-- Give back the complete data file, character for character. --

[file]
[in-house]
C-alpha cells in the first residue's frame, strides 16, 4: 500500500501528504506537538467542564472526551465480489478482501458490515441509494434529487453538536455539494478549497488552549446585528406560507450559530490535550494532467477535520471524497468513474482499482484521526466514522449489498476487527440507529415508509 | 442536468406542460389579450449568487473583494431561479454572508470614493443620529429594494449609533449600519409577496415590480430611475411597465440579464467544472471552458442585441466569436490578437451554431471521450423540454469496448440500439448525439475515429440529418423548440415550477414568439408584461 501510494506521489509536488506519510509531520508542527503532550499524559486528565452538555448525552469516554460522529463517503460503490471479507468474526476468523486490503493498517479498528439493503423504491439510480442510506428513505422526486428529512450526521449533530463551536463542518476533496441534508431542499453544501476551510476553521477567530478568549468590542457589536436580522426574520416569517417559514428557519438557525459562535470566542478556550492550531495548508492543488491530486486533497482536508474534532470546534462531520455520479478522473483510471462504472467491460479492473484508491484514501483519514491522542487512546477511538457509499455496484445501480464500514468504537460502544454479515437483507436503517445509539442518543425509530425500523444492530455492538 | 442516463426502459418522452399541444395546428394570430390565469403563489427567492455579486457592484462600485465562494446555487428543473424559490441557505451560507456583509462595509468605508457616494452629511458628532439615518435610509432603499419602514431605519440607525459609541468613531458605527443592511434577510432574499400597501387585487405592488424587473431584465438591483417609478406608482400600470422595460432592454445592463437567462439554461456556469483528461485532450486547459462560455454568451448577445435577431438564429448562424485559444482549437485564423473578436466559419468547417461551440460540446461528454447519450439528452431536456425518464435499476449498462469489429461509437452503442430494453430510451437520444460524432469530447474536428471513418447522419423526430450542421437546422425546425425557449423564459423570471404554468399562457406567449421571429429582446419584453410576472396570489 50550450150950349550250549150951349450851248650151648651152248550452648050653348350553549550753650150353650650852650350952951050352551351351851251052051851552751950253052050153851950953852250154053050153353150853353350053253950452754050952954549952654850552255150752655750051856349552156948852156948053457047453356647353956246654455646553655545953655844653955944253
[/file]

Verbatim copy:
[in-house]
C-alpha cells in the first residue's frame, strides 16, 4: 500500500501528504506537538467542564472526551465480489478482501458490515441509494434529487453538536455539494478549497488552549446585528406560507450559530490535550494532467477535520471524497468513474482499482484521526466514522449489498476487527440507529415508509 | 442536468406542460389579450449568487473583494431561479454572508470614493443620529429594494449609533449600519409577496415590480430611475411597465440579464467544472471552458442585441466569436490578437451554431471521450423540454469496448440500439448525439475515429440529418423548440415550477414568439408584461 501510494506521489509536488506519510509531520508542527503532550499524559486528565452538555448525552469516554460522529463517503460503490471479507468474526476468523486490503493498517479498528439493503423504491439510480442510506428513505422526486428529512450526521449533530463551536463542518476533496441534508431542499453544501476551510476553521477567530478568549468590542457589536436580522426574520416569517417559514428557519438557525459562535470566542478556550492550531495548508492543488491530486486533497482536508474534532470546534462531520455520479478522473483510471462504472467491460479492473484508491484514501483519514491522542487512546477511538457509499455496484445501480464500514468504537460502544454479515437483507436503517445509539442518543425509530425500523444492530455492538 | 442516463426502459418522452399541444395546428394570430390565469403563489427567492455579486457592484462600485465562494446555487428543473424559490441557505451560507456583509462595509468605508457616494452629511458628532439615518435610509432603499419602514431605519440607525459609541468613531458605527443592511434577510432574499400597501387585487405592488424587473431584465438591483417609478406608482400600470422595460432592454445592463437567462439554461456556469483528461485532450486547459462560455454568451448577445435577431438564429448562424485559444482549437485564423473578436466559419468547417461551440460540446461528454447519450439528452431536456425518464435499476449498462469489429461509437452503442430494453430510451437520444460524432469530447474536428471513418447522419423526430450542421437546422425546425425557449423564459423570471404554468399562457406567449421571429429582446419584453410576472396570489 50550450150950349550250549150951349450851248650151648651152248550452648050653348350553549550753650150353650650852650350952951050352551351351851251052051851552751950253052050153851950953852250154053050153353150853353350053253950452754050952954549952654850552255150752655750051856349552156948852156948053457047453356647353956246654455646553655545953655844653955944253